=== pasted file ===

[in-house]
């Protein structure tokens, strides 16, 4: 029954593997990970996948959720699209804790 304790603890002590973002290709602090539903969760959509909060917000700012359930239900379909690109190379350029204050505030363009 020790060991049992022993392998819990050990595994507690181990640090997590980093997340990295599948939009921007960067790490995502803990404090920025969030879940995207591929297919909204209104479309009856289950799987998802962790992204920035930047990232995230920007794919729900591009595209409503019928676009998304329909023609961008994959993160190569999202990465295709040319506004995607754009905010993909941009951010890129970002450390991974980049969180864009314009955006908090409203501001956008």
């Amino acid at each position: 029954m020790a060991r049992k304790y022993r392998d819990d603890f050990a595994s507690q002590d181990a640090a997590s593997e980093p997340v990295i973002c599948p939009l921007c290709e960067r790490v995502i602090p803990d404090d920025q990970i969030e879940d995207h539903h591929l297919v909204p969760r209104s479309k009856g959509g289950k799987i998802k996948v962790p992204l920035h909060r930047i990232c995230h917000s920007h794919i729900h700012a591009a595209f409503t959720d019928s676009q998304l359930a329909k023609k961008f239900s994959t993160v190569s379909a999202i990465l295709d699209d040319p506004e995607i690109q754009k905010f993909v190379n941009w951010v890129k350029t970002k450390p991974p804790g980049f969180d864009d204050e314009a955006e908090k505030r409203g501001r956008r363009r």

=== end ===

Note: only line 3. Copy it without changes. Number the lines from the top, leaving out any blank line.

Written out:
């Amino acid at each position: 029954m020790a060991r049992k304790y022993r392998d819990d603890f050990a595994s507690q002590d181990a640090a997590s593997e980093p997340v990295i973002c599948p939009l921007c290709e960067r790490v995502i602090p803990d404090d920025q990970i969030e879940d995207h539903h591929l297919v909204p969760r209104s479309k009856g959509g289950k799987i998802k996948v962790p992204l920035h909060r930047i990232c995230h917000s920007h794919i729900h700012a591009a595209f409503t959720d019928s676009q998304l359930a329909k023609k961008f239900s994959t993160v190569s379909a999202i990465l295709d699209d040319p506004e995607i690109q754009k905010f993909v190379n941009w951010v890129k350029t970002k450390p991974p804790g980049f969180d864009d204050e314009a955006e908090k505030r409203g501001r956008r363009r």